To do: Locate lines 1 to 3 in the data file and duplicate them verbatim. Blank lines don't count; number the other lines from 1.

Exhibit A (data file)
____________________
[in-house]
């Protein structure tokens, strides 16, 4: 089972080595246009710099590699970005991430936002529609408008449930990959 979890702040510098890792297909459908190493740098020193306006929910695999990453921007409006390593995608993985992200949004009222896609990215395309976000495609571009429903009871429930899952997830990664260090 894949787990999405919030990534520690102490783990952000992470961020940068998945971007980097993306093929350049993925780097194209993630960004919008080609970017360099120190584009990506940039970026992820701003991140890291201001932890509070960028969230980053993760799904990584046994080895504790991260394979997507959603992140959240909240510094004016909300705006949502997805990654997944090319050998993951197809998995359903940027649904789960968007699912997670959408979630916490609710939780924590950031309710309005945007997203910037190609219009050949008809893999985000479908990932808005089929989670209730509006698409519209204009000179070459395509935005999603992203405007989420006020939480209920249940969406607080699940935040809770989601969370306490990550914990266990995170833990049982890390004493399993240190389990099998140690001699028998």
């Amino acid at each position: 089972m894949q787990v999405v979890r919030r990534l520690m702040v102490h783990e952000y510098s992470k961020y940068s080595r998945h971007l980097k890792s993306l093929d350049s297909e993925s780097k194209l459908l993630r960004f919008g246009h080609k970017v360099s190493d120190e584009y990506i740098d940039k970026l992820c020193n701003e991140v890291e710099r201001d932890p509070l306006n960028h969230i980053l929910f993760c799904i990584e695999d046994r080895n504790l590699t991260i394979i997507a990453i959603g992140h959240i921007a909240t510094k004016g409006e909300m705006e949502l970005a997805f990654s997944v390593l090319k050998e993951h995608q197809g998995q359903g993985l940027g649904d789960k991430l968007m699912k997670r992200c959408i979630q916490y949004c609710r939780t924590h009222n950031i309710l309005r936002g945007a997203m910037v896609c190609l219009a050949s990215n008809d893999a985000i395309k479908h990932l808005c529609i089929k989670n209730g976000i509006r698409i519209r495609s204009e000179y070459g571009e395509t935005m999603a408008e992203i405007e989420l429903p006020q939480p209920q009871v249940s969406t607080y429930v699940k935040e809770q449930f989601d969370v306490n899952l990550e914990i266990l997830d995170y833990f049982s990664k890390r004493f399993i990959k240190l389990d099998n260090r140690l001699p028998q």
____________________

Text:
[in-house]
């Protein structure tokens, strides 16, 4: 089972080595246009710099590699970005991430936002529609408008449930990959 979890702040510098890792297909459908190493740098020193306006929910695999990453921007409006390593995608993985992200949004009222896609990215395309976000495609571009429903009871429930899952997830990664260090 894949787990999405919030990534520690102490783990952000992470961020940068998945971007980097993306093929350049993925780097194209993630960004919008080609970017360099120190584009990506940039970026992820701003991140890291201001932890509070960028969230980053993760799904990584046994080895504790991260394979997507959603992140959240909240510094004016909300705006949502997805990654997944090319050998993951197809998995359903940027649904789960968007699912997670959408979630916490609710939780924590950031309710309005945007997203910037190609219009050949008809893999985000479908990932808005089929989670209730509006698409519209204009000179070459395509935005999603992203405007989420006020939480209920249940969406607080699940935040809770989601969370306490990550914990266990995170833990049982890390004493399993240190389990099998140690001699028998």
């Amino acid at each position: 089972m894949q787990v999405v979890r919030r990534l520690m702040v102490h783990e952000y510098s992470k961020y940068s080595r998945h971007l980097k890792s993306l093929d350049s297909e993925s780097k194209l459908l993630r960004f919008g246009h080609k970017v360099s190493d120190e584009y990506i740098d940039k970026l992820c020193n701003e991140v890291e710099r201001d932890p509070l306006n960028h969230i980053l929910f993760c799904i990584e695999d046994r080895n504790l590699t991260i394979i997507a990453i959603g992140h959240i921007a909240t510094k004016g409006e909300m705006e949502l970005a997805f990654s997944v390593l090319k050998e993951h995608q197809g998995q359903g993985l940027g649904d789960k991430l968007m699912k997670r992200c959408i979630q916490y949004c609710r939780t924590h009222n950031i309710l309005r936002g945007a997203m910037v896609c190609l219009a050949s990215n008809d893999a985000i395309k479908h990932l808005c529609i089929k989670n209730g976000i509006r698409i519209r495609s204009e000179y070459g571009e395509t935005m999603a408008e992203i405007e989420l429903p006020q939480p209920q009871v249940s969406t607080y429930v699940k935040e809770q449930f989601d969370v306490n899952l990550e914990i266990l997830d995170y833990f049982s990664k890390r004493f399993i990959k240190l389990d099998n260090r140690l001699p028998q």